The fight to stop Labour closing and selling off Mornington Crescent Sports Centre has been lost – the site will be advertised as a “development opportunity” in Estates Gazette this week.
Many in Camden will still see this as a completely senseless decision. Mornington Sports Centre was refurbished and reopened just two years ago, at a not insignificant cost. Camden are therefore throwing a huge amount of taxpayer’s money down the drain, while taking away an important place for local residents to keep fit and healthy.
As Camden’s official opposition we used every means at our disposal to halt the sale – offering an alternative budget showing how the council could make savings elsewhere and forcing the Resources Scrutiny Committee to look at the decision again. Meanwhile, the Camden Sports Council came up with their own excellent plan to keep the centre open for the community. Labour Councillors have, however, refused to budge.
So, Mornington is now under the hammer and we all have to hope that those who use the sports centre will be able to find somewhere else affordable to go.
A developer is attempting to demolish the old Snooker Hall in Camden Town, in breach of planning rules.
This is a travesty and real shock. I sat on the planning committee that refused development on the site, which includes the much loved Crown and Goose pub – and I still think it was one of the best decisions we have made. The quality of the proposed replacement building was astonishingly poor.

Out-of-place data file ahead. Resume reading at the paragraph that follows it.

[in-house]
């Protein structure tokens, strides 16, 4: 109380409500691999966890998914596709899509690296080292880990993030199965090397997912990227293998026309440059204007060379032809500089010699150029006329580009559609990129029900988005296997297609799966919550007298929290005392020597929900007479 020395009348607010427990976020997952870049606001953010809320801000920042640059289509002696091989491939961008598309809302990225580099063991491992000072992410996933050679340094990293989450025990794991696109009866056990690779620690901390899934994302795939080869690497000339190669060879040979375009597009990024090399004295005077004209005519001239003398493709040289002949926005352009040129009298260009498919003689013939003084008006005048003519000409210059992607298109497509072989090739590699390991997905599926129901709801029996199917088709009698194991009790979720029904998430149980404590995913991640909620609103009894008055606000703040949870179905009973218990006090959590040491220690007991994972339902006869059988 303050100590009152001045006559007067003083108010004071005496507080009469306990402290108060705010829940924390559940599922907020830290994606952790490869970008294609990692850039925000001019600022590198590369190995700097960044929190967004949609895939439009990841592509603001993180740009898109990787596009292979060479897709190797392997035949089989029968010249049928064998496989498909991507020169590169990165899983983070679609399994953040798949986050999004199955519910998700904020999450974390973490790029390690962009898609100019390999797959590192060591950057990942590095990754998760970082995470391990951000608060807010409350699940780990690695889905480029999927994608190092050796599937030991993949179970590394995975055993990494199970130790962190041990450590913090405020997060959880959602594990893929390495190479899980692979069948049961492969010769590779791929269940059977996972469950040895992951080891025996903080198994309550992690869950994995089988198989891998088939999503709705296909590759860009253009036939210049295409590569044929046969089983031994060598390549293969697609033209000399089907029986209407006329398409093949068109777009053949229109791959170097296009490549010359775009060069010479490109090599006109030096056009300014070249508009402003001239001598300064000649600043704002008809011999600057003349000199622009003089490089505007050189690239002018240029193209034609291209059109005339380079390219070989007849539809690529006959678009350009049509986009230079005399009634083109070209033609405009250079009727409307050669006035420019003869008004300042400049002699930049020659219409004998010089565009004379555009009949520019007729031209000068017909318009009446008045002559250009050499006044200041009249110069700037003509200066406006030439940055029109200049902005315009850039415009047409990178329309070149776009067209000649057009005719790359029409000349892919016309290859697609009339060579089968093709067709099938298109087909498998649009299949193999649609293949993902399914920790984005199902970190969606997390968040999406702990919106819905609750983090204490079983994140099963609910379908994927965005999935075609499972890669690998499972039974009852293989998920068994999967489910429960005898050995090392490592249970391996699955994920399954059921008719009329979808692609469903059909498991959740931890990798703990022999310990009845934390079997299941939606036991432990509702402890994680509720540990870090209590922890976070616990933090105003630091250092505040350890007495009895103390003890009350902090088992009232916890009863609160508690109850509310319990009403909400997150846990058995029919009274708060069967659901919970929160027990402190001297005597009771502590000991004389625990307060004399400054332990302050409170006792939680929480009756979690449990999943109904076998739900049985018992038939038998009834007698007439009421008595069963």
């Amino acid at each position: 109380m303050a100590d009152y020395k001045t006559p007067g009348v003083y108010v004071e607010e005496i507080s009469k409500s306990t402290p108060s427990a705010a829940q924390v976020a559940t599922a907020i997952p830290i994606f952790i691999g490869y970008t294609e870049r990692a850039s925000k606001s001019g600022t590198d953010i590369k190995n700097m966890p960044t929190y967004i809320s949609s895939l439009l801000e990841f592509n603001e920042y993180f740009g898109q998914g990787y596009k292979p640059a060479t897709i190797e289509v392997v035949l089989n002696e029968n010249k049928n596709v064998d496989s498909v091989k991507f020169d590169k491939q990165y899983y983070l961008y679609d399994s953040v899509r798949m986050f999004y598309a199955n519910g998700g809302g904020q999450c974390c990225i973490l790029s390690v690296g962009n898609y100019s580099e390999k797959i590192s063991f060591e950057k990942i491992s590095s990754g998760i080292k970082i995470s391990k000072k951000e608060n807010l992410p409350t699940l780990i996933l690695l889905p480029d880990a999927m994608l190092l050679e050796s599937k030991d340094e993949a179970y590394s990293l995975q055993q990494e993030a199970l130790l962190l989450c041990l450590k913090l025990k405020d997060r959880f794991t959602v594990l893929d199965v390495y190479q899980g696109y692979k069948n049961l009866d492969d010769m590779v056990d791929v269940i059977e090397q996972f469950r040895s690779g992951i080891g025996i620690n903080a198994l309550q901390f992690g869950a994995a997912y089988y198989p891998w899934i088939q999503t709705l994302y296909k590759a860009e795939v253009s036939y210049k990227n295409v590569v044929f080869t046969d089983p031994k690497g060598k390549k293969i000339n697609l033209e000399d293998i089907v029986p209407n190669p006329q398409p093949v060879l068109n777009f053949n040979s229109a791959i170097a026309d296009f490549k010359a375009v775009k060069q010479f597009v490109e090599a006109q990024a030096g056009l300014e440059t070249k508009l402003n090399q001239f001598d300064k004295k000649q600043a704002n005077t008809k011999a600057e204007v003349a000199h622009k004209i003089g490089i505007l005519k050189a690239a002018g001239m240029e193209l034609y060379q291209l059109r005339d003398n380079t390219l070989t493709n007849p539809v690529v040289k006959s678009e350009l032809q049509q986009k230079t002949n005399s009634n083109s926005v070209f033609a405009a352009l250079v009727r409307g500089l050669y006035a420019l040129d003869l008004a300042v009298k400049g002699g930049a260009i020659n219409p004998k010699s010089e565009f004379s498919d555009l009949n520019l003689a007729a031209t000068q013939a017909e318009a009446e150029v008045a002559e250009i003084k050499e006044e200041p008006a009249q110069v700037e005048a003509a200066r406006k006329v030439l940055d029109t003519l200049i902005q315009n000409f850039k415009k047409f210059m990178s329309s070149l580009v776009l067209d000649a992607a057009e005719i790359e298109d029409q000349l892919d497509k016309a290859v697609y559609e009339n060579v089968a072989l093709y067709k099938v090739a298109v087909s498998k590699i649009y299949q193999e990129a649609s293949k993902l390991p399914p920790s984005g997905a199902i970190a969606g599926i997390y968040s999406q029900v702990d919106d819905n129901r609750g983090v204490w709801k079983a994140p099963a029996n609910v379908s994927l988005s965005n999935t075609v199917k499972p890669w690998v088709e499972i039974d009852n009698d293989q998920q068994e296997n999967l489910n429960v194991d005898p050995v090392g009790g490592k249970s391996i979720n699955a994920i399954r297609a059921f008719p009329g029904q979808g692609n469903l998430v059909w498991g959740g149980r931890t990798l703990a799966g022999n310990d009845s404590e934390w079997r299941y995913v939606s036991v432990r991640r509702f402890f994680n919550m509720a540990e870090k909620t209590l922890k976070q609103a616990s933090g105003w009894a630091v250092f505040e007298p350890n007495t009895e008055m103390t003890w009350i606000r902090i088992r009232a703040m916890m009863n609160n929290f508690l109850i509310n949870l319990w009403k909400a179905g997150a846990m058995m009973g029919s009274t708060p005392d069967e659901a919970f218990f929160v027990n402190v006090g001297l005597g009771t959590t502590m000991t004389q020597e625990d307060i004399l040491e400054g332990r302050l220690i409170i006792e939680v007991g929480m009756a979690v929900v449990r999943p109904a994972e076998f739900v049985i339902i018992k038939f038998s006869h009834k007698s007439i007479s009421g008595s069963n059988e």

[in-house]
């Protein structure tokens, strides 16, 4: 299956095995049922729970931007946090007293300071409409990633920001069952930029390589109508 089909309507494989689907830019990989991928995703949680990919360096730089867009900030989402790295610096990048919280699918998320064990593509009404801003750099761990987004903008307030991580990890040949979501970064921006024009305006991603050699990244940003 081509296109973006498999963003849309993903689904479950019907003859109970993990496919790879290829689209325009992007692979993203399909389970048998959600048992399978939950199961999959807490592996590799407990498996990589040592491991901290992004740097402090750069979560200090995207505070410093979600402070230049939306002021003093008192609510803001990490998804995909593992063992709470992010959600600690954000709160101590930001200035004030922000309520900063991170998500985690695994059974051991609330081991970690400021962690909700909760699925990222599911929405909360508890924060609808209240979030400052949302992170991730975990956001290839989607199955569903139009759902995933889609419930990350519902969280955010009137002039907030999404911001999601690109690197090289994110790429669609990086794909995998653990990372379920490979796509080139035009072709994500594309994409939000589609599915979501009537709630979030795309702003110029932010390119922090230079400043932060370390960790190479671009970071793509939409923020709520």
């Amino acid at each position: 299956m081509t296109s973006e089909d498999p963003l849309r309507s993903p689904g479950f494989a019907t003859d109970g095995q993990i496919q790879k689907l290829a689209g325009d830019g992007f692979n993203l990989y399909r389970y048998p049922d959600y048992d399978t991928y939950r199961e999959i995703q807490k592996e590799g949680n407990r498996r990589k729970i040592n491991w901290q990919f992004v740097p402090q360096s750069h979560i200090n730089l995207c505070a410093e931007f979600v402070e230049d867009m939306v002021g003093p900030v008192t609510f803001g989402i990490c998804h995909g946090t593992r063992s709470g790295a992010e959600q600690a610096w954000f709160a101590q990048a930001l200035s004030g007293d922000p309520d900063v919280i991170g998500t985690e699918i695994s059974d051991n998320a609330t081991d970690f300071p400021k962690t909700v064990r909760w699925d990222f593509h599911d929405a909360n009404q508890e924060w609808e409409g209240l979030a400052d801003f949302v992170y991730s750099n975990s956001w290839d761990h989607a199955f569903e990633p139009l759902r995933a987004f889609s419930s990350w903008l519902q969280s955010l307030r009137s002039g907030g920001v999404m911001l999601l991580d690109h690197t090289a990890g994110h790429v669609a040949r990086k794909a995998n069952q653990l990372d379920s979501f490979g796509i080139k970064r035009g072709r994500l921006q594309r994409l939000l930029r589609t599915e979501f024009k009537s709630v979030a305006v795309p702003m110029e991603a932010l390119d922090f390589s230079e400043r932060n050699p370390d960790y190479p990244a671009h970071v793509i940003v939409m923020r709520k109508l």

Residents first raised the alarm when scaffolding was erected at the snooker hall last Friday. In response, the council visited the site and spoke to the site manager, who confirmed that they were commencing work. The council then issued verbal and written cautions, pointing out that the demolition of a building in a conservation area without consent is a criminal offence. We know that the developer has received these warnings, but intends to continue anyway.
The next step is to serve an enforcement notice on the developer alleging unauthorised demolition. This notice will require the developer to re-construct the parts of the snooker hall that have been demolished.
Camden’s officers and councillors from across the political divide have been doing all we can to stop this unauthorised demolition. It is appalling that the developer has so little respect for due process and we will continue to push Camden to take the strongest action possible to bring him into line with the law.
The Hawley Wharf Working Group have declared there are “fundamental” problems with the Hawley Wharf scheme, and urged Camden Council to reject the plans in their current form.
The Working Group is made up of a large number of local residents associations and organisations who have been scrutinising the developer’s plans for over two years. They have a deep working knowledge of the plans, have canvassed opinion locally and staged public meetings as the application has developed.
Many aspects of the development have been welcomed – such as a new art house cinema, provision for local retail, and the continued use of the railway arches for industrial and employment uses. Ultimately, however, the Working Group concludes that these benefits cannot make up for the overall negative impact on Camden Town.
The council set up this group, and the meetings have been chaired by local councillors. They have a strong, clear mandate, and Camden needs to take these concerns seriously. It wasn’t a great sign that the group were not allowed to present to planning councillors alongside the developers this week, meaning those who will make the final decision only heard one side of the debate. The Working Group representation makes the alternative case.